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	After weathering more than two decades worth of tropical storms and hurricanes, Hurricane Gonzalo led to the collapse of the 23 meter tall aluminum walk-up tower. A replacement tower was built in December 2015.</p>

After weathering more than two decades worth of tropical storms and hurricanes, Hurricane Gonzalo led to the collapse of the 23 meter tall aluminum walk-up tower. A replacement tower was built in December 2015.

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	Tudor Hill Marine Atmospheric Observatory Tower.</p>

Tudor Hill Marine Atmospheric Observatory Tower.

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	Time lapse video from the Tudor Hill site.</p>

Time lapse video from the Tudor Hill site.

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	Tudor Hill Marine Atmospheric Observatory Tower.</p>

Tudor Hill Marine Atmospheric Observatory Tower.

Owing to its remote geographic location in the western North Atlantic, Bermuda has been a key sampling location for numerous studies of the marine atmosphere. Measurements of various chemicals in the atmosphere have been made on Bermuda since the mid-1970s, and in 1988 a research tower was erected at Tudor Hill, Southampton, as part of the Atmosphere-Ocean Chemistry Experiment, an international long-term study of the atmospheric transport of aerosols and gases in the North Atlantic region.

This facility is one of only a few marine atmospheric observatories that exist worldwide and provides the ability to make year-round, complex measurements of the atmosphere over the ocean without the use of a research ship or buoy mooring.

Since March 2003, with support from the US National Science Foundation (NSF), BIOS has been operating the Tudor Hill observatory as a research site for research activities conducted by BIOS and visiting US and international scientists. Routine activities at the site include:

  • Collection of meteorological data (e.g., wind speed and direction, air temperature and humidity, etc.);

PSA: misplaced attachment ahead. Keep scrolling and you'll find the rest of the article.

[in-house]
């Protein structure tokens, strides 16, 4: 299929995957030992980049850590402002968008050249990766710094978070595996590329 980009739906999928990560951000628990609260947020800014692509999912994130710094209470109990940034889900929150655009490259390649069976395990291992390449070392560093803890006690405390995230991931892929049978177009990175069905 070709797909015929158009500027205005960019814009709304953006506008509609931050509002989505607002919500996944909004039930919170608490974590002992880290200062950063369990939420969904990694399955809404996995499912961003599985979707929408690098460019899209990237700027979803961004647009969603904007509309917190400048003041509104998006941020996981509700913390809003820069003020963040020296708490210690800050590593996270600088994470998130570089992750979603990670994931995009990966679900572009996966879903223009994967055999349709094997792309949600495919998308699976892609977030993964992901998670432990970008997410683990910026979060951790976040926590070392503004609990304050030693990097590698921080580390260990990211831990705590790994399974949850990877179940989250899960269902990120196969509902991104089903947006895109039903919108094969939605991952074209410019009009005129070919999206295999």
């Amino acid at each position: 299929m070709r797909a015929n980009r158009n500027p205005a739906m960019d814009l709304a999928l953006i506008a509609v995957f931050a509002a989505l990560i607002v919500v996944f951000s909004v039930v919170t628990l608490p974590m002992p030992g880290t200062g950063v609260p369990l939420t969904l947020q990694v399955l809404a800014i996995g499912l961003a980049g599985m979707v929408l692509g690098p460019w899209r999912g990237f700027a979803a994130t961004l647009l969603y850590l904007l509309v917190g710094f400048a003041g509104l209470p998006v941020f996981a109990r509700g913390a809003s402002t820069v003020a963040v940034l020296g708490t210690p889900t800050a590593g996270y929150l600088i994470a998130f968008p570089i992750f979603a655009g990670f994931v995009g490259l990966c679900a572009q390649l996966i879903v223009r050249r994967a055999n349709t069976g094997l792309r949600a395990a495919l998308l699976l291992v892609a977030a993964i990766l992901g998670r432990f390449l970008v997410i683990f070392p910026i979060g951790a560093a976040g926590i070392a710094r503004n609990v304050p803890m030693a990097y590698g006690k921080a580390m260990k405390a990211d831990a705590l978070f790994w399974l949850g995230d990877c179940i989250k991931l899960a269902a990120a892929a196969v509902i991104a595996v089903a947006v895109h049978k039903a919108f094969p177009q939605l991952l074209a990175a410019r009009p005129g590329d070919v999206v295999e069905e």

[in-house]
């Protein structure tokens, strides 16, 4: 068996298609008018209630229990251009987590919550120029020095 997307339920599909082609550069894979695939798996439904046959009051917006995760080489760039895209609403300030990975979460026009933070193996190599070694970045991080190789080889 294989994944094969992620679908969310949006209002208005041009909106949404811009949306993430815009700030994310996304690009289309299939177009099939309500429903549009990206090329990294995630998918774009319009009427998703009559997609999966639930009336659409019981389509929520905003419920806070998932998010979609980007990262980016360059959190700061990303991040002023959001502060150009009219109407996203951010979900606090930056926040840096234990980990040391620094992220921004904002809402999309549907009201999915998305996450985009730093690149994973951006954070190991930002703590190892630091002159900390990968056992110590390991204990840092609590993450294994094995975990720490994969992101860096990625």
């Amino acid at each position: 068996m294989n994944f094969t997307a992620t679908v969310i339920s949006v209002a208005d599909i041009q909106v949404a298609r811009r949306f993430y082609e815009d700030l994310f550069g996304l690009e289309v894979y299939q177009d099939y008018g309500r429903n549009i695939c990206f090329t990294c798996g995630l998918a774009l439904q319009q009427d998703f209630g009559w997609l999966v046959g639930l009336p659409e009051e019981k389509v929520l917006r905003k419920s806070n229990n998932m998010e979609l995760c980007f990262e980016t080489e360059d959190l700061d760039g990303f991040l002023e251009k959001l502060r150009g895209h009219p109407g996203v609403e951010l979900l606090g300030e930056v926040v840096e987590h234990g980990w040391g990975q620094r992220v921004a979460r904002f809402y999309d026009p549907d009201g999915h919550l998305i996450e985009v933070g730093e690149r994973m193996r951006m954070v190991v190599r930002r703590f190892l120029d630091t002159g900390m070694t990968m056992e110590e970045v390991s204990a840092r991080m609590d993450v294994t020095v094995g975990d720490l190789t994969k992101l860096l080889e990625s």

• Weekly bulk aerosol (airborne particulate) sampling;
  • Weekly bulk rainwater sampling.

Recent research activities at the facility have included the following collaborations:

  • Princeton and Brown Universities, USA: A study of the importance of the Atlantic Ocean in the global cycling of nitrogen;
  • Plymouth University, UK: The role of the marine atmosphere in the transport of trace metals;
  • Laboratoire des Sciences du Climat et de l'Environnement, Paris, France: Measurement of the isotopic composition of water vapor in the marine environment.

Other routine sampling activities include:

  • Sampling for the Global Atmosphere Passive Sampler (GAPS) Network, operated by Environment Canada to monitor persistent organic pollutants on a global scale;
  • Continuous measurements of ozone concentrations in the lower atmosphere for NOAA's Earth Systems Research Laboratory;
  • Sampling for CO2 and other greenhouse gases for NOAA's Earth Systems Research Laboratory;
  • Continuous data on air column properties, including the aerosol optical depth, for NASA’s AERONET Program.

 


Carbon dioxide (CO2) concentration in the atmosphere measured at the BIOS Tudor Hill Marine Atmospheric Observatory, 1989-2013.

Data shown are measurements of air collected approximately weekly in glass containers and returned to the NOAA Earth Systems Research Laboratory, Global Monitoring Division (GMD) for analysis. Circle Symbols are thought to be regionally representative of a remote, well-mixed troposphere. + Symbols are thought to be not indicative of background conditions, and represent poorly mixed air masses influenced by local or regional anthropogenic sources or strong local biospheric sources or sinks. A smooth curve and long-term trend have been fitted to the representative measurements. All data have undergone rigorous quality assurance and are freely available from GMD, CDIAC, and WMO WDCGG.